2002 in organized crime

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  • A rift within the Sicilian Cosa Nostra becomes clear. On the one hand there are the hardline "Corleonesi" in jail – led by Totò Riina and Leoluca Bagarella – and on the other the more moderate "Palermitani" – led by Bernardo Provenzano, Antonino Giuffrè, Salvatore Lo Piccolo and Matteo Messina Denaro.
  • March 28 – Pietro Aglieri writes a letter to the National Anti-mafia Prosecutor (DNA), Pierluigi Vigna, and the Chief Prosecutor of Palermo, Pietro Grasso to ask for negotiations. His proposal is that mafiosi would get more lenient penalties (in particular the relaxation of the article 41-bis prison regime) in return for recognizing the existence of Cosa Nostra and the authority of the Italian state.[1] Aglieri had been approached by Vigna in 2000 in an attempt to get mafiosi to "dissociate" from Cosa Nostra — without becoming collaborators of justice — a method that was used successfully in the struggle against the Red Brigades. Ex-Red Brigades members could publicly recognise their errors without having to admit their own criminal responsibilities.[2]
  • April 16 – Arrest of Antonino Giuffrè. He started feeding investigators information even before he agreed to turn state' witness (or pentito) in June, 2002. He is one of the most important mafia turncoats since Tommaso Buscetta in 1984. His collaboration has updated investigators' knowledge and provided a new interpretation for the sensitive issue of Cosa Nostra's relations with politics in the early 1990s. Apparently the arrest of Giuffrè was made possible by an anonymous phone call that seems to have been made by loyalists to the Mafia hardliners Totò Riina and Leoluca Bagarella. The purpose was to send a message to Bernardo Provenzano. The incarcerated bosses want something to be done about the harsh prison conditions (in particular the relaxation of the 41-bis incarceration regime) – and were believed to orchestrate a return to violence while serving multiple life sentences.
  • April 29 - Genovese crime family soldier Lawrence "Larry Glitz" Galizia, and associates Frank Isoldi, Christopher Demenna, Anthony Hooks and Robert Schwall were indicted for making illegal loans ranging from $15,000 to $100,000 and collecting gambling debts to a gambling service run through an 800 number in Costa Rica.
  • May 12 - Former Commission member Joseph Bonanno died at the age of 97. Bonanno had survived a shooting war against rebels in his own family and had survived after his plan to kill fellow commission members Carlo Gambino and Thomas Lucchese was revealed to the commission. Bonanno also lived to write a book about his life.
  • June - At a court appearance Leoluca Bagarella makes some thinly veiled threats to the Italian government, saying the Mafia is "tired of being manipulated by political forces." [3]
  • June 4 - A massive racketeering indictment was handed down against Gambino crime family boss Peter Gotti, captains Anthony "Sonny" Ciccone and Richard V. Gotti, soldiers Richard G. Gotti, Primo Cassarino, Jerome Brancato, and Peter Piacenti, associates Vincent Nasso, Julius Nasso, Richard Bondi, Salvatore Cannata, Thomas Lisi, Carmine Malara, Anthony Pansini, Jerome Orsino, Jr. The indictment alleged that the Gambino crime family controlled the Brooklyn and Staten Island waterfronts, engaged in shaking down waterfront businesses and trucking companies, cooperated with the Genovese crime family in ripping off the ILA benefit plans, and for a number of years the group extorted screen actor Steven Seagal, and were trying to force him to pay them $150,000 per movie he made. Staten Island Conservative Party boss and head of the Staten Island waterfront terminal was forced to pay Ciccone $2,000 per month for protection. All men would be sentenced to prison.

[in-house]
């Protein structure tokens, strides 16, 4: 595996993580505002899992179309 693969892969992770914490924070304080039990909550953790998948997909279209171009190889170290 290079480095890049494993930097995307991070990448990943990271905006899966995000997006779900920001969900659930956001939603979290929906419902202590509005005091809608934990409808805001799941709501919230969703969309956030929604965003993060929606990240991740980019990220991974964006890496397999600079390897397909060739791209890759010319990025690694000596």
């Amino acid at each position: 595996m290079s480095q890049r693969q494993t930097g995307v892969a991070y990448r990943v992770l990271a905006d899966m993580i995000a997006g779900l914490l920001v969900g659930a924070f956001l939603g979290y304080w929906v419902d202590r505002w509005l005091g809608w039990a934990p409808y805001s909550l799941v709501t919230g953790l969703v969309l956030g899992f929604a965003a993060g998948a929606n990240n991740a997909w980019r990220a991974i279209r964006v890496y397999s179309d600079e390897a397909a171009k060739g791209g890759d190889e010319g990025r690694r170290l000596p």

• June 11 - Former Gambino crime family godfather John Gotti died of throat cancer in a prison hospital. Gotti's successor brother Peter was under indictment facing trial and would miss his brother's funeral services.
  • June 20 - Gambino crime family captains Louis Vallario and Michael DiLeonardo, soldiers Frank Fappiano and Edward Garafola were indicted for exerting illegal influence on construction companies, businesses in the Garment District, and wholesale produce distributors in New York City. A later indictment would also charge soldier Thomas "Huck" Carbonaro and associate John Matera with taking part in the murder of Staten Island businessman Fred Weiss. DiLeonardo and Fappiano would become cooperating witnesses, and DiLeonardo would go on to testify against John Gotti, Jr. and Colombo acting boss Alphonse "Allie Boy" Persico.
  • September 6 - Former Gambino crime family underboss and number two man under John Gotti, Salvatore Gravano, was sentenced to 20 years in prison for running a multimillion-dollar Ecstasy ring in Arizona. Gravano had admitted to committing 19 murders and his testimony was largely responsible for sending John Gotti and consigliere Frank LoCascio to prison for the rest of their lives.
  • December 9 - Gambino crime family captain Ronald "Ronnie One Arm" Trucchio and his 25-year-old soldier son Alphonse were indicted for operating a $30 million-a-year sports betting ring based in Ozone Park, Queens. Prosecutors alleged that the operation was making $600,000 per week.
  • December 23 - Bonanno crime family consigliere Anthony Graziano pleaded guilty to his involvement in a murder conspiracy, loansharking and evading over $100,000 in taxes.

Arts and literature[edit]



  1. ^ (in Italian) "Pronti a sciogliere Cosa Nostra", La Repubblica, April 17, 2002.
  2. ^ Cosa Nostra bosses provoke outrage with plea bargain offer, The Independent, June 10, 2000; and (in Italian) Quando Vigna tentò di far dissociare i mafiosi, Il Velino, April 26, 2001.
  3. ^ Are Mob Hits Bad for Business? Time Magazine Europe, September 30, 2002